Skip to main content

Full text of "Further Discoveries concerning the Kensington Rune Stone"

See other formats


Early Journal Content on JSTOR, Free to Anyone in the World 

This article is one of nearly 500,000 scholarly works digitized and made freely available to everyone in 
the world byJSTOR. 

Known as the Early Journal Content, this set of works include research articles, news, letters, and other 
writings published in more than 200 of the oldest leading academic journals. The works date from the 
mid-seventeenth to the early twentieth centuries. 

We encourage people to read and share the Early Journal Content openly and to tell others that this 
resource exists. People may post this content online or redistribute in any way for non-commercial 

Read more about Early Journal Content at 
journal-content . 

JSTOR is a digital library of academic journals, books, and primary source objects. JSTOR helps people 
discover, use, and build upon a wide range of content through a powerful research and teaching 
platform, and preserves this content for future generations. JSTOR is part of ITHAKA, a not-for-profit 
organization that also includes Ithaka S+R and Portico. For more information about JSTOR, please 



In the last issue of the Wisconsin Magazine of History 
I presented an article on the Kensington Rune Stone. After 
that article was in type certain important discoveries were 
made confirming some of the arguments presented and adding 
new light to our understanding of the circumstances imder 
which the events recorded in the inscription transpired. The 
present contribution is for the purpose of recording these dis-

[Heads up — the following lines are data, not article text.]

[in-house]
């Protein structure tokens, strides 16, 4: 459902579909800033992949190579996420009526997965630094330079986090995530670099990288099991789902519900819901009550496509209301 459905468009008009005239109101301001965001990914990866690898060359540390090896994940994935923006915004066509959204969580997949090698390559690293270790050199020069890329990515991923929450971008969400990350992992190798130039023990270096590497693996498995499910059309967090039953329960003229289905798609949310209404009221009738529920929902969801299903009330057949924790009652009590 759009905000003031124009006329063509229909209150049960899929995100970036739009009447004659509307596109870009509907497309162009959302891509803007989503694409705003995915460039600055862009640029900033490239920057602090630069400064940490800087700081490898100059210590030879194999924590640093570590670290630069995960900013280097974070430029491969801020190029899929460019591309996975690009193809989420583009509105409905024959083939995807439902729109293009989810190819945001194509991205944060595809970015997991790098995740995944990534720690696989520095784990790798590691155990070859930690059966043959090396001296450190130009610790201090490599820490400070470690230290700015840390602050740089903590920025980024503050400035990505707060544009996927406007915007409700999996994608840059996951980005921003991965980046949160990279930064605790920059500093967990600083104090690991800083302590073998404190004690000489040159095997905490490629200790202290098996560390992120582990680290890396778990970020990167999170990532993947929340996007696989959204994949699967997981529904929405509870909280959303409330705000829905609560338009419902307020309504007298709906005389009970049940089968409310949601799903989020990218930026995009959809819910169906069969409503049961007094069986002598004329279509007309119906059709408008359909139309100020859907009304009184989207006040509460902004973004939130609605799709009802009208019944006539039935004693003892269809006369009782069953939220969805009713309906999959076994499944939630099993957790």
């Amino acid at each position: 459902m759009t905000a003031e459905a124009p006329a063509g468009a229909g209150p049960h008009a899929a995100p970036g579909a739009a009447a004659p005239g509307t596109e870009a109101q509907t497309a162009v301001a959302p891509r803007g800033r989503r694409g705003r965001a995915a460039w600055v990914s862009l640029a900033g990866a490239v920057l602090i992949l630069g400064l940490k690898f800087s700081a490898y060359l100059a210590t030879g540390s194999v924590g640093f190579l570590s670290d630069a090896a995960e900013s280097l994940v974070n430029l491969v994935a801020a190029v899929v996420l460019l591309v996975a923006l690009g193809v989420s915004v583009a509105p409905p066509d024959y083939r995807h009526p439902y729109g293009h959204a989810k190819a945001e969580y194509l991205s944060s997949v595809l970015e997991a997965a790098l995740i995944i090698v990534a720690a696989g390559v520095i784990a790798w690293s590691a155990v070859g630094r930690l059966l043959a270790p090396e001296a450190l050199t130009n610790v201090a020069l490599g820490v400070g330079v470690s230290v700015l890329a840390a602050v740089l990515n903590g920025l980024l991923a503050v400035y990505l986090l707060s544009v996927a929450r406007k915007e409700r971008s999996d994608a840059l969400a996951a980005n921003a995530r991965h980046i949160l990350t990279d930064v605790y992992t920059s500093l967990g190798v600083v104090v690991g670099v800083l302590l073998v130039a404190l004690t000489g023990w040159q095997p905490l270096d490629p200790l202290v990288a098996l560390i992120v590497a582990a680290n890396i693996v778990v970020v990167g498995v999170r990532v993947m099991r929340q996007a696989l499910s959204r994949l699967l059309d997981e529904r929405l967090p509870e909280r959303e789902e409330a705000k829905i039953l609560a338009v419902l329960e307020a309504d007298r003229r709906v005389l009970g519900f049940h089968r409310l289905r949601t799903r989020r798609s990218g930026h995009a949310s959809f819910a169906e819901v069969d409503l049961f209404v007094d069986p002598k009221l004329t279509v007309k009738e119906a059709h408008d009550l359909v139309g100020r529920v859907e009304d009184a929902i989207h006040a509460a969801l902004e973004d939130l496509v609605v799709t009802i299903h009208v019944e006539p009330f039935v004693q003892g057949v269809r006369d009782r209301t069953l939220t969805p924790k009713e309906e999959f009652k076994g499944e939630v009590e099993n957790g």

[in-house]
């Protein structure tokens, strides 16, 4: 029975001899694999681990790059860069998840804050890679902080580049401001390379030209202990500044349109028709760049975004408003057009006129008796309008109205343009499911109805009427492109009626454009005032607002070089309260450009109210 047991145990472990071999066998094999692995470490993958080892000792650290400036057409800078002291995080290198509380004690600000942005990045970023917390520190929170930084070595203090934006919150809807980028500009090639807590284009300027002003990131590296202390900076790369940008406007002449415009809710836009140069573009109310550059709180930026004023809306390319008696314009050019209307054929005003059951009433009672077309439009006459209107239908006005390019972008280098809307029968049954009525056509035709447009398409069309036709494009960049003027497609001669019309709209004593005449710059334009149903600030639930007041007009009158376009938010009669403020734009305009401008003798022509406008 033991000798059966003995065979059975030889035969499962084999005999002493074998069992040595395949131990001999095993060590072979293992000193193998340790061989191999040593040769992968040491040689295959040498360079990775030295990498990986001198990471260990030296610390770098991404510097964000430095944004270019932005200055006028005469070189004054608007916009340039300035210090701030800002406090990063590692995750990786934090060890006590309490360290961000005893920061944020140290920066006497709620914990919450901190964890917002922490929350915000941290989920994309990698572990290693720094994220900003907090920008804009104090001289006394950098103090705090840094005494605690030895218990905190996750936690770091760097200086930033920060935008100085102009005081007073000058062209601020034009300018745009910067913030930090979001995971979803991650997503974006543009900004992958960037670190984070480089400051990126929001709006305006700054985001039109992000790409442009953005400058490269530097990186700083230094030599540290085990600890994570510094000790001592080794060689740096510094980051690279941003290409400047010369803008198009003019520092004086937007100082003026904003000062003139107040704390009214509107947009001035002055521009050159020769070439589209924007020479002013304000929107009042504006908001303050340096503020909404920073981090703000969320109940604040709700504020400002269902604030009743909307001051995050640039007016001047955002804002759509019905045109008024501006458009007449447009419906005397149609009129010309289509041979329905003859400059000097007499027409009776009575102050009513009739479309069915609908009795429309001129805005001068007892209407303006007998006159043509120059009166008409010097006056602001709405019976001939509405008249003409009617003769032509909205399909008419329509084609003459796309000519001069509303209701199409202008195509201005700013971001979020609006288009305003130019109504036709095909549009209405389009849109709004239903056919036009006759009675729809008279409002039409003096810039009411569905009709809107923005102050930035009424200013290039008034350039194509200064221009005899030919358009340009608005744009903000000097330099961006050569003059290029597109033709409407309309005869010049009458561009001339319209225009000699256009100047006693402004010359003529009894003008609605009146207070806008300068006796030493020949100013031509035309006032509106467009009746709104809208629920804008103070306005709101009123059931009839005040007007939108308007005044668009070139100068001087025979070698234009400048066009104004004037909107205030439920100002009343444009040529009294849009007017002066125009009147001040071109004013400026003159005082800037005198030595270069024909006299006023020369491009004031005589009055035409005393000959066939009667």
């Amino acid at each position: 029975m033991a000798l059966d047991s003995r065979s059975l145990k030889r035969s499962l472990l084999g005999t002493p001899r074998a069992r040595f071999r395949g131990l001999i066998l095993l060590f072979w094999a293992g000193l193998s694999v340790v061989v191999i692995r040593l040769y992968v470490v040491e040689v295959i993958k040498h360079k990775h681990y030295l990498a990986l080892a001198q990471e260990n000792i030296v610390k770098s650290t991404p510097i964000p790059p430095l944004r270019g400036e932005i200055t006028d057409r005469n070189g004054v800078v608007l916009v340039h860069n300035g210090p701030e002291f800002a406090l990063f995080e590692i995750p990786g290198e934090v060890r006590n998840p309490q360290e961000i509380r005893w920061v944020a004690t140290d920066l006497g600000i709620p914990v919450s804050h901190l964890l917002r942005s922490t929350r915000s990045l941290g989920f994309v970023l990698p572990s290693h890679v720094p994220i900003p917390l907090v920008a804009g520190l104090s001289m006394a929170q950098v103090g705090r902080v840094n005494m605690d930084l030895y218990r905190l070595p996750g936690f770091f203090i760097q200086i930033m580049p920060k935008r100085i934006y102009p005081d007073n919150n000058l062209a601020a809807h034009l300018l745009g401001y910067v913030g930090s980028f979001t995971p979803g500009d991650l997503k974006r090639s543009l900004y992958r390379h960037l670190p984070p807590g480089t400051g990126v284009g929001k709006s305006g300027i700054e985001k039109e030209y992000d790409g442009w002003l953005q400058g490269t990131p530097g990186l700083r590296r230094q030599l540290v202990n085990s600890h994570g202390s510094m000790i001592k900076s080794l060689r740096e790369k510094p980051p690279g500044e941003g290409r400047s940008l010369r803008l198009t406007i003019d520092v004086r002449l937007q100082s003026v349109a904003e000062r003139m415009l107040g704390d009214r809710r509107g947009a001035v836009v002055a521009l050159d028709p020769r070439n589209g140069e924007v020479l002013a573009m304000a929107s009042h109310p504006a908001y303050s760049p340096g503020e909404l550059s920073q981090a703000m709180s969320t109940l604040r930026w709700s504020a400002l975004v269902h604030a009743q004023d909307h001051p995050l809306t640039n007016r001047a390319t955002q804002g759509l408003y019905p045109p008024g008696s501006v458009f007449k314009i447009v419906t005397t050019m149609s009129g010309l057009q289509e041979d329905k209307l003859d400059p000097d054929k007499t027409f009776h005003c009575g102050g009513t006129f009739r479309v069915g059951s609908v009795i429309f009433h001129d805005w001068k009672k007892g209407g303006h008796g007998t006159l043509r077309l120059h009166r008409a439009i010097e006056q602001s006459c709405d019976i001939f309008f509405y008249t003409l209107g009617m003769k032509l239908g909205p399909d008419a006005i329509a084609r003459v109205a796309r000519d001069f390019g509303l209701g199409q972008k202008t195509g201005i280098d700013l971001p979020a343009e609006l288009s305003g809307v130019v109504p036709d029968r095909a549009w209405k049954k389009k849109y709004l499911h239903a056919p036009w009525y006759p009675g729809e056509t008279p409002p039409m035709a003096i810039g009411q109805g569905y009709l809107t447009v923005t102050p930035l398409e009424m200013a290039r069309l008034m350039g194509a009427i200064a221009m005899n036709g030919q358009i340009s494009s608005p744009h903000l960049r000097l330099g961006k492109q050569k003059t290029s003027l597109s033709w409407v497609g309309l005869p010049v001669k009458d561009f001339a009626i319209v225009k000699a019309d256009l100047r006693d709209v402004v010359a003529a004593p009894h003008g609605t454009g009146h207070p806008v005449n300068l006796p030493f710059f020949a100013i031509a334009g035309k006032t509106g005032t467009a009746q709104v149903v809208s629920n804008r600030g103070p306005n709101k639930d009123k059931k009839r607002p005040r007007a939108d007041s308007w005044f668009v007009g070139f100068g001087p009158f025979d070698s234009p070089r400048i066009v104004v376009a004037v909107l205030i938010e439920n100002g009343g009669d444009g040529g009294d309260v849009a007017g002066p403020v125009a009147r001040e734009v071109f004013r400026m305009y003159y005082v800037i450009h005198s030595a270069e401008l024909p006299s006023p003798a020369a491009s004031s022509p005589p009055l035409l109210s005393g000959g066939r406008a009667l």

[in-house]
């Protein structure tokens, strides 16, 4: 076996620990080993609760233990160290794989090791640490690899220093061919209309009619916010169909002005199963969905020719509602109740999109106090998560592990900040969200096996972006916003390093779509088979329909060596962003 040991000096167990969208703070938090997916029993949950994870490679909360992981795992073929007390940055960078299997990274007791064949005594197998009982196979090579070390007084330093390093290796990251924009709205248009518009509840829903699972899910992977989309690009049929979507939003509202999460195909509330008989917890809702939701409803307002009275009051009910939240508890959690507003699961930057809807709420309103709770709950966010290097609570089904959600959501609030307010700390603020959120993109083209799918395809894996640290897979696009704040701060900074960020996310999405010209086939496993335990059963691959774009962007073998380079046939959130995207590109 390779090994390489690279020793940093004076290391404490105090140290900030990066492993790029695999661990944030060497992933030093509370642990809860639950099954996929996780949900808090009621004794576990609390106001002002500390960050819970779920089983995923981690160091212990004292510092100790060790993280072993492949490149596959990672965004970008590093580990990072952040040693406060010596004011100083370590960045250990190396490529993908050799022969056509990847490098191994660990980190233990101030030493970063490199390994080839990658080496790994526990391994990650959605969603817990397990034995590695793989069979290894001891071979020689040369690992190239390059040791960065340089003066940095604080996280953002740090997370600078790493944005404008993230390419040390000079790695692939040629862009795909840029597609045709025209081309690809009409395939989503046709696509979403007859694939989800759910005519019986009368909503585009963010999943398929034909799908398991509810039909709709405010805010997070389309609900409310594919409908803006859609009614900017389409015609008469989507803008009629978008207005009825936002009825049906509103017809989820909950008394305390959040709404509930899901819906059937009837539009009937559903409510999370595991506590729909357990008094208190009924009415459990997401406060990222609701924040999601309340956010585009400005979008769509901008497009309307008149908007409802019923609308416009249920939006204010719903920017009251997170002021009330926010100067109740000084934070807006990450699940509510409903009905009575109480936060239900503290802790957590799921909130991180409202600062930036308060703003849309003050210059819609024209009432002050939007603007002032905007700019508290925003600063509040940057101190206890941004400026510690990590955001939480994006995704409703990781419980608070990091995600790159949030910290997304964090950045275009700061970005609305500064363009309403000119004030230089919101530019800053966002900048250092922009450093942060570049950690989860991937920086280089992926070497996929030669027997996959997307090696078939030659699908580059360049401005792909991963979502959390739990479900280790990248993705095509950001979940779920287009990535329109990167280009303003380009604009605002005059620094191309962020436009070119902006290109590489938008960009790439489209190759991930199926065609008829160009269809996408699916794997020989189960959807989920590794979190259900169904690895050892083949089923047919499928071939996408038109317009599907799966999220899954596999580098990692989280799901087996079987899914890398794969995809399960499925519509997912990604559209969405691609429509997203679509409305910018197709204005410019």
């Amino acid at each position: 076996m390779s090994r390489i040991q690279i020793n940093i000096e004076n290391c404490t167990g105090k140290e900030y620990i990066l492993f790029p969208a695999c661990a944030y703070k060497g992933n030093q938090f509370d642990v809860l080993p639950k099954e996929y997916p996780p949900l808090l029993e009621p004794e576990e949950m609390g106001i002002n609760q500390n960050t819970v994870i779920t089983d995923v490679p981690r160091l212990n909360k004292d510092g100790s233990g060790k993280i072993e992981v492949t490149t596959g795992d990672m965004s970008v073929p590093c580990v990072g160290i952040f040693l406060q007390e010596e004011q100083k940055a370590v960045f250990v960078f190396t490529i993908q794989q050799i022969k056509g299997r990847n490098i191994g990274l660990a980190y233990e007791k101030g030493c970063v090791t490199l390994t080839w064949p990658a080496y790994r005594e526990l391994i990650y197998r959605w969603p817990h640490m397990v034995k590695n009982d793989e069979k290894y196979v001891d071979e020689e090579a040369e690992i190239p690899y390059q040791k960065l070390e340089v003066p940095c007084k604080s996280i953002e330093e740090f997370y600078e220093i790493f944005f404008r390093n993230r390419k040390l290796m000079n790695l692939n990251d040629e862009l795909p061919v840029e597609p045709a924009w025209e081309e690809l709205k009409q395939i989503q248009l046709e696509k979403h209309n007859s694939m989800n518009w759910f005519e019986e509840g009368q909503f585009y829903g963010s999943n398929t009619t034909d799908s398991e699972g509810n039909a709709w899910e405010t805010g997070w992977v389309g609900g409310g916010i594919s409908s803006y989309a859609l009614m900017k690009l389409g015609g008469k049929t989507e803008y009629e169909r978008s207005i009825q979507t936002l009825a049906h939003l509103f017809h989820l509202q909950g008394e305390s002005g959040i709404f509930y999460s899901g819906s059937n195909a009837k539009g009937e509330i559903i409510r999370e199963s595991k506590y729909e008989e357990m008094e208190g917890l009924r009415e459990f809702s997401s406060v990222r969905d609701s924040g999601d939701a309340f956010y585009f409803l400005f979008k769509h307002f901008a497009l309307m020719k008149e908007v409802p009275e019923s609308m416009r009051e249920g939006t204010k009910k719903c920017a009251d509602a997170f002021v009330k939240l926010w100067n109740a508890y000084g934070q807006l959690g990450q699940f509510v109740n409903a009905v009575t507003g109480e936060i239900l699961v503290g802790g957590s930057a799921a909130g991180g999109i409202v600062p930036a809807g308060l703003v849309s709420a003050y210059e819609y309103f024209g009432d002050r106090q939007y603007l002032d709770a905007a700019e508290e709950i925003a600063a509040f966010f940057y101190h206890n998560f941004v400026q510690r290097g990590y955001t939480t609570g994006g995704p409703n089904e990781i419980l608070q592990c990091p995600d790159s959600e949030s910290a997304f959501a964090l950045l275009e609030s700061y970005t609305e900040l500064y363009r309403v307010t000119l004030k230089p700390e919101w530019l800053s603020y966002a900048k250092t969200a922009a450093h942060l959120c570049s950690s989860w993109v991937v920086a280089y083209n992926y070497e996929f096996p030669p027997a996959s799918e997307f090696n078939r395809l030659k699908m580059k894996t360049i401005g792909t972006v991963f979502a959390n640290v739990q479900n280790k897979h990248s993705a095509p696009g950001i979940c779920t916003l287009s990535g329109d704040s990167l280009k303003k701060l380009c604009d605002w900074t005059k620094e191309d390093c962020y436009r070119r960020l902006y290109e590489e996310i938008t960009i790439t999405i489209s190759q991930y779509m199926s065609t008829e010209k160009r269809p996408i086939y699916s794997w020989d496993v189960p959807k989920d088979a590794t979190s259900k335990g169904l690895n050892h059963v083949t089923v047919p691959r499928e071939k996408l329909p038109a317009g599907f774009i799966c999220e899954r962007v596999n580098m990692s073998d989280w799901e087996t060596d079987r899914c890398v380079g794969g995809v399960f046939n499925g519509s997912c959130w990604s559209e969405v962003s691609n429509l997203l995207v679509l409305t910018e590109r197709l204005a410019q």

coveries and bringing the discussion down to date. 

As I shall refer to the text of the inscription a number of 
times in the following article, a translation of it is given below 
for the convenience of the reader. 

Eight Goths and twenty-two Norsemen on (an) exploration-journey 
from Vinland through the western regions. We had camp by two skerries 
one day's journey north from this stone. We were (out) and fished one 
day. When we came home (we) found ten men red with blood and dead. 
Ave Maria! Save (us) from evil! 

(We) have ten of our party by the sea to look after (or for) our 
vessels 14 day journey from this island. Year 1362. 

In my former article I proved that the term "day's jour- 
ney" in the Middle Ages represented a unit or measure of 
distance of approximately eighty miles. Therefore, when the 
rune master in the last sentence says that they were fourteen 
days' journey from the sea, he means that they were 14X80 
miles from the sea, or 1,120 miles, which agrees excellently 
with the actual distance from Kensington to Hudson Bay, the 
nearest "sea."^ 

* Wuconsin Magazine of History, Vol. 3, No. 2, pp. 176-78. Since writing 
the former article I find that William Hovgaard, professor of Naval Design and 
Construction in the Massachusetts Institute of Technology, in discussing the 
navigation of the Norsemen has also conclusively shown that a day's sail or day's 
journey, commonly written cUeffr, was used as a unit of distance as described 
above. See his Voyages of the Norsemen to America (New York, 1914), 61-64. 

Further Discoveries 333 

If "day's journey" means about eighty miles in one part 
of the inscription it must have the same meaning when used 
elsewhere in the same inscription. Therefore, when the rune 
master says that the two skerries (marking the camp where 
the massacre of the ten men occurred) lie one "day's journey" 
north of the rune stone, these skerries should be sought for 
about eighty miles north of Kensington. 

On learning the meaning of "day's journey" a few months 
ago I became very curious as to the whereabouts of these 
skerries. If they could be fotmd approximately eighty miles